Keeping with our recent themes on Friday we are taking a look at the proper maintenance techniques for taking care of your hat. And no, we aren’t talking about your baseball cap.
Sadly I cannot pull of wearing any other kind of hat other than the aforementioned baseball cap or a stocking cap. My big Polish/Viking head makes me look very comical with just about any other kind of hat on my head. Trust me, I have tried and continue to try and find a hat that looks good on my huge bobble doll style head. Now my wife, she can pull off just about any kind of hat made. I am thankful we live in a studio apartment otherwise I would probably be buried in big floppy sun hats.
Today’s post come courtesy of my friends at The Art of Manliness. Feel free to jump over there when you have time as they always have some really excellent articles dealing with all things manly. Be safe out there this weekend and go Broncos!
A few years ago, it seems like classic hats (fedoras and trilbies and the like) were making a comeback — no doubt due to one of our very first posts: “Bringing Back the Hat.” As with all fads, it seemed to fade away as quickly as it arrived, leaving classic hats right back to where they were before — worn by men like myself who like the tradition and the way they look and really don’t care about whether they’re “cool” or not.
Partial responsibility for the fizzling of the hat resurgence can be traced to the fact that men starting picking up their lids at retailers like Target. While they could be had for cheap, theylooked cheap, with none of the classic handsomeness that made hats of old such an attractive accessory in the first place. A hat is like a watch or a suit — the kind of thing you want to shell out a few more bucks for in order to get something that’s top quality. Don’t cut corners when buying a hat — visit a local shop dedicated to hats, find one that looks great on you and works for your mug, and buy the best. Sure it costs more initially, but by taking good care of your hat it can last your whole life, ultimately giving you more bang for your buck than something that looked bad from the get-go and is going to fall apart in five years.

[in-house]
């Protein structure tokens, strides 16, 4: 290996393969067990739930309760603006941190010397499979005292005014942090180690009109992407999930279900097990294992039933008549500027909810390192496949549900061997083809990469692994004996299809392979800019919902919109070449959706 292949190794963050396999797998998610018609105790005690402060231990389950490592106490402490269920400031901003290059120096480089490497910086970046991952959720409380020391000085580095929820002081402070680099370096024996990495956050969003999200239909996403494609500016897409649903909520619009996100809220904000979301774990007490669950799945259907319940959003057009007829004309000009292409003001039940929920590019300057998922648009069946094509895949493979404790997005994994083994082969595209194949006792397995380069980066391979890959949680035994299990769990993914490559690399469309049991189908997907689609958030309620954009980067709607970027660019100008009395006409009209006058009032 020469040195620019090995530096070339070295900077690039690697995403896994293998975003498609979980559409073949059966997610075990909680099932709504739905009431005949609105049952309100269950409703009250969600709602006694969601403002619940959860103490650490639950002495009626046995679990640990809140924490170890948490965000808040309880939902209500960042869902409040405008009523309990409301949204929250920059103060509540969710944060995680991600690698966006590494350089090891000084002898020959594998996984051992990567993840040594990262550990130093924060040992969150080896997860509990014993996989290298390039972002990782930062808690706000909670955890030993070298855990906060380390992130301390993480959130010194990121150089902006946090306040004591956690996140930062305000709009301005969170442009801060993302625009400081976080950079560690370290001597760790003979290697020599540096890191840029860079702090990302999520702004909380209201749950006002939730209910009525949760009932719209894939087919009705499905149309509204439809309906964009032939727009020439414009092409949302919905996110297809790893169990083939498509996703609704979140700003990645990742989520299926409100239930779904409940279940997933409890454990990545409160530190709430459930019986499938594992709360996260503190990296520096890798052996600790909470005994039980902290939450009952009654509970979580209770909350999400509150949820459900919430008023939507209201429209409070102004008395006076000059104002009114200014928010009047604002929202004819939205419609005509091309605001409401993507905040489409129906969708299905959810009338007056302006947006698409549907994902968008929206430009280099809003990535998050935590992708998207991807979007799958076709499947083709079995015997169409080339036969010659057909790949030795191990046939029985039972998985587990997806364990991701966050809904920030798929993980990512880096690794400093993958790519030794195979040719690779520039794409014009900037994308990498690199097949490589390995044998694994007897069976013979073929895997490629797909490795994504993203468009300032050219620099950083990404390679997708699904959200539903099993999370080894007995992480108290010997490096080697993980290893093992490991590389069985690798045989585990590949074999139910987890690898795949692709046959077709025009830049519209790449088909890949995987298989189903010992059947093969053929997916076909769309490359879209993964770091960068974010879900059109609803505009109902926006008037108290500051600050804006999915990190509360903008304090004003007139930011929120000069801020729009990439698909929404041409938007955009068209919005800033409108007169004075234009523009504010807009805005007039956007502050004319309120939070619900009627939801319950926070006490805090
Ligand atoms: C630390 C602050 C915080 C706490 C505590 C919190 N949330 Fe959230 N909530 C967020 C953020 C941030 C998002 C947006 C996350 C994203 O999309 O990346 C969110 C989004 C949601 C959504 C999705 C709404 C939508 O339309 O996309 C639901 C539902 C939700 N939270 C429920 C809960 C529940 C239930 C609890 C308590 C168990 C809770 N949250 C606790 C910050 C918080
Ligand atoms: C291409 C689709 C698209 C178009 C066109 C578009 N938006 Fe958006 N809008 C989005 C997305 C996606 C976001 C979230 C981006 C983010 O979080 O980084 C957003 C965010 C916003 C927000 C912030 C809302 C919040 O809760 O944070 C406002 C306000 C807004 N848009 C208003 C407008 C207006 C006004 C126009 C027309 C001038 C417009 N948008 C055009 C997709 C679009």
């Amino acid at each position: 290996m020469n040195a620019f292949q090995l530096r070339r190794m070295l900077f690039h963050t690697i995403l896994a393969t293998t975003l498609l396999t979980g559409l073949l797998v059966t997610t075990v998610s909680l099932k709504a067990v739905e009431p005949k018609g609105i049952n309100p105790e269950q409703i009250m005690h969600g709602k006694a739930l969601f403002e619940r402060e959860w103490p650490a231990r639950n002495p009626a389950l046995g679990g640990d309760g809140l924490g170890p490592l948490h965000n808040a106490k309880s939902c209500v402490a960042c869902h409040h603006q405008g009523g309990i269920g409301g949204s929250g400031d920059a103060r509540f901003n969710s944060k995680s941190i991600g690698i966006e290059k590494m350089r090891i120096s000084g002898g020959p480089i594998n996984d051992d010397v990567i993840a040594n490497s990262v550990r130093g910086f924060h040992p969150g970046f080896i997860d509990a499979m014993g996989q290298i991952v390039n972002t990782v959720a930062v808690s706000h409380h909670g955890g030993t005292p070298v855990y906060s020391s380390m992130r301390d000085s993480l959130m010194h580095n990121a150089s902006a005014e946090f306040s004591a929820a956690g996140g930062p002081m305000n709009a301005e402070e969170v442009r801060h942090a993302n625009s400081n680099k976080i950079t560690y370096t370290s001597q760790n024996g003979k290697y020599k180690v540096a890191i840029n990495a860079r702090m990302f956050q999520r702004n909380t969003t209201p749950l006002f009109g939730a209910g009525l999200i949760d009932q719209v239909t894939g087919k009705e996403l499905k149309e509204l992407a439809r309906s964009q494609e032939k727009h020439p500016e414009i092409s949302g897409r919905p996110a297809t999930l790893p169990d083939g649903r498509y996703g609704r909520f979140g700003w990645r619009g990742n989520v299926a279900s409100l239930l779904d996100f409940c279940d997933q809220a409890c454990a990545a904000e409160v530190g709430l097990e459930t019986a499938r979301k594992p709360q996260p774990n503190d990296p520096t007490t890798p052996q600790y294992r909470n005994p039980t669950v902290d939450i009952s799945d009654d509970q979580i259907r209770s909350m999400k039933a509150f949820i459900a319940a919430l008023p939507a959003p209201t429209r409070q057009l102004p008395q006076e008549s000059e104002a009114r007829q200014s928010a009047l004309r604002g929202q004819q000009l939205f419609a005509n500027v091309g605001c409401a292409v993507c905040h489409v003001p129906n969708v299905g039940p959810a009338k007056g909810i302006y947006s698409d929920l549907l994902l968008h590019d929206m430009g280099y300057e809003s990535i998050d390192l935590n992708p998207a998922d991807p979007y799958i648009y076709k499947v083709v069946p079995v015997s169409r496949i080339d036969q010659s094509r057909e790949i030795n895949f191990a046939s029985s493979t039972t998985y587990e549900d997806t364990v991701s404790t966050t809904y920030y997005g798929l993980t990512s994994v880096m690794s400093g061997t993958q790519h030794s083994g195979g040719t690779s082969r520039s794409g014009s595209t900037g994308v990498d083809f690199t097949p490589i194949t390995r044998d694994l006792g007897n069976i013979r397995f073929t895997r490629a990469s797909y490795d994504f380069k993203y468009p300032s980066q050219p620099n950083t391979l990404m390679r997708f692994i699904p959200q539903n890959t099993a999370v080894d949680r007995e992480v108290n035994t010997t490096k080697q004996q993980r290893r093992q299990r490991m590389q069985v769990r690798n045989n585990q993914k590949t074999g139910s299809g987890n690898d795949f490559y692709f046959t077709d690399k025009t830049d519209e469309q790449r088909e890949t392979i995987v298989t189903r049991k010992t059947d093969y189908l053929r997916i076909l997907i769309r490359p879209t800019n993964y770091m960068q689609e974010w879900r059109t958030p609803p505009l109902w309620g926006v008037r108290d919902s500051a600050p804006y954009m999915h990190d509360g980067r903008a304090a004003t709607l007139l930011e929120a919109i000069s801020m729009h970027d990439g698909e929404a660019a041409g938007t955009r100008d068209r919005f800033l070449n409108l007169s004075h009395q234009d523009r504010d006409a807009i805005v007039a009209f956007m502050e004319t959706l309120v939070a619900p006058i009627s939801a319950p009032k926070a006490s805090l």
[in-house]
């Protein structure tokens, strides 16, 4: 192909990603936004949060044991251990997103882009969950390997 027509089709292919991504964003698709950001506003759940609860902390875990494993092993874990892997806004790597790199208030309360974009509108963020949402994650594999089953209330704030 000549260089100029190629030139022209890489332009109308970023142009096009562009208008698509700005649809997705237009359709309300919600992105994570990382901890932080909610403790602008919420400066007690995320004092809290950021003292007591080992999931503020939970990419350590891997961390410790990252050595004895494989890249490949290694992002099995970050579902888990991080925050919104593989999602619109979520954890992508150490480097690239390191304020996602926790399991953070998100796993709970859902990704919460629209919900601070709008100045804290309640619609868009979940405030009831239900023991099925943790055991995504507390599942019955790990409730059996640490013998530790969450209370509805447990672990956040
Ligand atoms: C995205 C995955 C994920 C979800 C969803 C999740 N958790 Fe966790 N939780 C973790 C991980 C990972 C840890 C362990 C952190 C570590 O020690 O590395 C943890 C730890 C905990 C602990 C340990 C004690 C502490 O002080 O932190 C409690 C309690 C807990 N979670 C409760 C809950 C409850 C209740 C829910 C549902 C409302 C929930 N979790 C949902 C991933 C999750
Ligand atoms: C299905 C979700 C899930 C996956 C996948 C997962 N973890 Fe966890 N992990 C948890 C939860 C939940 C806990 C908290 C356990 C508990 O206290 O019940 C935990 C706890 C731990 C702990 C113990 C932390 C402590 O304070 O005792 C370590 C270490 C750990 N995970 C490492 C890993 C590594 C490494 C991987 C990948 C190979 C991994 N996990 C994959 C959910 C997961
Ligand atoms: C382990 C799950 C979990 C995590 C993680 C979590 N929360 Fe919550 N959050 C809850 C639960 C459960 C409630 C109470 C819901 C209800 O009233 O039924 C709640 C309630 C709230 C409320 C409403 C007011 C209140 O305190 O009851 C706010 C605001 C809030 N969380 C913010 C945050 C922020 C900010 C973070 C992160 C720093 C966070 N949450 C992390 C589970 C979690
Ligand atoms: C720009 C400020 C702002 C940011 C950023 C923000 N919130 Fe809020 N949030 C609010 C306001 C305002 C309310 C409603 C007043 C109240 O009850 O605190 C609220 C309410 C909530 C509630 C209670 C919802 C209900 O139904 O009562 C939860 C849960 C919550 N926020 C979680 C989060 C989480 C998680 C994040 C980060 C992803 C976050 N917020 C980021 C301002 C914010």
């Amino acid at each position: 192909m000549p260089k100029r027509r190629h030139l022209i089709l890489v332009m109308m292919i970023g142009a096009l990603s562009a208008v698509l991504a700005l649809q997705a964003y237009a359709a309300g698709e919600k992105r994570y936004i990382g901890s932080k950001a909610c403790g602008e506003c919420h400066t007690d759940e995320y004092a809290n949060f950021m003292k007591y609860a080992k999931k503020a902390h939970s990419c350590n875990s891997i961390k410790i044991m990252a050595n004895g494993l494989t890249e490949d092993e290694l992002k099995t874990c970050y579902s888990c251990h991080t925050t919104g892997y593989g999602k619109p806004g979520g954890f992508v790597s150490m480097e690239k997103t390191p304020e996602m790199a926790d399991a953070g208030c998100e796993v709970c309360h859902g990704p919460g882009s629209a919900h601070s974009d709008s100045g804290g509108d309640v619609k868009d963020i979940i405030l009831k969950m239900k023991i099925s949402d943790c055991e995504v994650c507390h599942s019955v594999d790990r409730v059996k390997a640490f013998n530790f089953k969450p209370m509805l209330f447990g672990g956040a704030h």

Here are some tips for increasing the longevity of your hat and keeping it looking fresh, clean, and sharp.
Storing a Hat
When putting your hat down on a flat surface, lay it upside down on its crown, not on its brim. Leaving it on its brim will cause it to flatten out and change shape.
You can also hang your hat on a hat rack or peg. Make sure the peg or hook is wide enough to not create a dimple in the hat. If your hook seems too sharp, cut a slit in a tennis ball and slip it over the hook to create a wider platform. Do not store your hat on a peg for long periods of time as the force of gravity pulling on the hat can change its shape.